Gardening is an investment, I'm discovering.  I start with some seed or a nursery plant, do the best I can and here it comes producing dividends even well after a killing frost.  I guess the trick is to make a good investment in hardy stock, good soil and a nice sunny place to grow.  It's October and I'm still making homemade sauce, leaving what I've stored up in the freezer untouched!

I hope everyone has a nice week, stays healthy, and thanks for visiting my blog.  I do plan to have a giveaway ready once I've really kicked this cold thing. Keep on crafting and see you next week!

Sunday, October 14, 2012

First frost, first flu, first milestone

Ted picked the tomatoes after first frost.
Life got in the way of my plans to celebrate my blog's milestone of 10,000 hits.  I planned to find some pretty roving to give away to visitors and that has been delayed because I caught a bad case of that awful bug that is going around.  I spent the last week--more than a week really--coughing and sleeping and taking medicine and seeing the doctor as it was that bad.  But I'm pretty much back--though I won't be doing any singing.  On Thursday I completely lost my voice and today only a fraction of it is back.  Feels like a whole week was kind of cut out of my life as I got nothing useful done.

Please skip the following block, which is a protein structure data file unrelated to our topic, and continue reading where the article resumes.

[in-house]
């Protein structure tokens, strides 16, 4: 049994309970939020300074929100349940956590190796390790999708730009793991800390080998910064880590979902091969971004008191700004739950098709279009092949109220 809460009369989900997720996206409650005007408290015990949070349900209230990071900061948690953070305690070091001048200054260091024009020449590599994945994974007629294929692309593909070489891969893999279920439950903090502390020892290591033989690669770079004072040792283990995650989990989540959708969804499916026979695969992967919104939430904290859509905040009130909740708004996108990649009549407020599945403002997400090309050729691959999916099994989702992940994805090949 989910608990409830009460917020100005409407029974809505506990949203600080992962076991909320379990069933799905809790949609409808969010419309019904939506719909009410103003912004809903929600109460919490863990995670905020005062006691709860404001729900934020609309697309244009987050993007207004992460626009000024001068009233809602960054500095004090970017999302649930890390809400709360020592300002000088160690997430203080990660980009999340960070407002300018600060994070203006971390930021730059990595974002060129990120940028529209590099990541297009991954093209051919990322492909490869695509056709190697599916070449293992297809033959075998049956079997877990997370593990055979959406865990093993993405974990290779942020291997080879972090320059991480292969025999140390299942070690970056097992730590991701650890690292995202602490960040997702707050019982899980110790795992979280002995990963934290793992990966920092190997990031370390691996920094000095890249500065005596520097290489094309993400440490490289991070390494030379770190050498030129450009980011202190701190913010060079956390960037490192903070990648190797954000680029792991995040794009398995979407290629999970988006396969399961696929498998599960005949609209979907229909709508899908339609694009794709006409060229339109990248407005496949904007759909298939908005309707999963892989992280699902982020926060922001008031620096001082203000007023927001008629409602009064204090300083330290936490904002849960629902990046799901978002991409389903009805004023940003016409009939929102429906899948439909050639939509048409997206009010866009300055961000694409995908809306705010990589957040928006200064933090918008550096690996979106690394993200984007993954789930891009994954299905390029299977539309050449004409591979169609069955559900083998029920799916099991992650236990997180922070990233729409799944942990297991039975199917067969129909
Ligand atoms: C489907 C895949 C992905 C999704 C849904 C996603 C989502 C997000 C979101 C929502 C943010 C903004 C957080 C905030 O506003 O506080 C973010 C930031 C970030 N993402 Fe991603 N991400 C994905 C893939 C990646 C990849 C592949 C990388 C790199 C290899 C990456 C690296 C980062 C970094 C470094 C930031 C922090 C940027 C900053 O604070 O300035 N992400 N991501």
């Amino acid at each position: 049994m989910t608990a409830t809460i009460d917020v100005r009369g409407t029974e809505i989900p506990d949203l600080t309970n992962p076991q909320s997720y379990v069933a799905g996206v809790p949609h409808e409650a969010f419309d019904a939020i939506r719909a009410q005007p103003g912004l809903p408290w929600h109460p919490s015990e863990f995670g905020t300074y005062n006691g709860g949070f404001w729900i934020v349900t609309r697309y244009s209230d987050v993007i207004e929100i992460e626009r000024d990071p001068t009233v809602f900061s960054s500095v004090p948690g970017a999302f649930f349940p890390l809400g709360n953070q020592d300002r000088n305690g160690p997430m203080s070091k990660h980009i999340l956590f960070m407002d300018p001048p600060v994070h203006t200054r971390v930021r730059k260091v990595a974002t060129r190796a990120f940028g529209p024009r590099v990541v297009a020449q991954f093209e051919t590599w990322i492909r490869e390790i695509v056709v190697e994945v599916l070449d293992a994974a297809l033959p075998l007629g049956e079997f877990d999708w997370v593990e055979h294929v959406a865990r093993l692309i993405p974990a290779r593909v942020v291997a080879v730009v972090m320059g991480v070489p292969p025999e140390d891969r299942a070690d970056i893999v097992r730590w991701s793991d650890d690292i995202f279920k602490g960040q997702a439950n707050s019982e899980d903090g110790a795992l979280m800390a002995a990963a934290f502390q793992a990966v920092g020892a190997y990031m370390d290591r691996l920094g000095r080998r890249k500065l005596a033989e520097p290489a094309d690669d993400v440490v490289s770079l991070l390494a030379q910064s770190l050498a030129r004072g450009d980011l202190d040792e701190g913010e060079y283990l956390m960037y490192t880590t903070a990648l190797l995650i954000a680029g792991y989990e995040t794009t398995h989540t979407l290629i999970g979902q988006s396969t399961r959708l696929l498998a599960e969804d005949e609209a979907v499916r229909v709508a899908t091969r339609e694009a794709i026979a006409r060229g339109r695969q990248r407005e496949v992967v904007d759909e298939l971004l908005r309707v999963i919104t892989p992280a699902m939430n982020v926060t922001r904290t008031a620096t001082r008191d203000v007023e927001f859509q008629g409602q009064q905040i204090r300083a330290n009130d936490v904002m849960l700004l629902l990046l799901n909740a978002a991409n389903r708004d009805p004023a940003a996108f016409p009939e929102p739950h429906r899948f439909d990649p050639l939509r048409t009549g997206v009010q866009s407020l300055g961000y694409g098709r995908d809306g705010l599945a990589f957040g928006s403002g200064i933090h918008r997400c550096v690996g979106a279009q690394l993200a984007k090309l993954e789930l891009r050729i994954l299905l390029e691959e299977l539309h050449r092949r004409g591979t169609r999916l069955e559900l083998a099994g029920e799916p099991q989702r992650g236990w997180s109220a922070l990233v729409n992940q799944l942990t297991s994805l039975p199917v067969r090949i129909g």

There's nothing to show for all this time.  When I wasn't sleeping (or coughing) I read.  Occasionally I skulked on Ravelry--anything that could be done from the comfort of an overstuffed recliner where I could nap.  I highly recommend a big stuffy recliner for being sick--from it I could sleep, read, surf.  Mostly sleep under a big fluffly comforter. I could use the end table for water and Ricolah and tissue.  This chair is very comfy. I'm typing from it now and feeling a little like dozing off.

Tomatoes ripening inside.
The frost came over Tuesday night and on Wednesday all the tomato plants were withered.  Ted picked the ripening and the green ones.  We have a big basket o green tomatoes and maybe they will ripen for us.  We have a few that look ready to eat or cook with.

So this week I will continue to take it easy--no heroic feats of weaving for me. I want that bug to go away and stay away. I will dig through my stash for that pretty roving, though and hopefully find it for next week.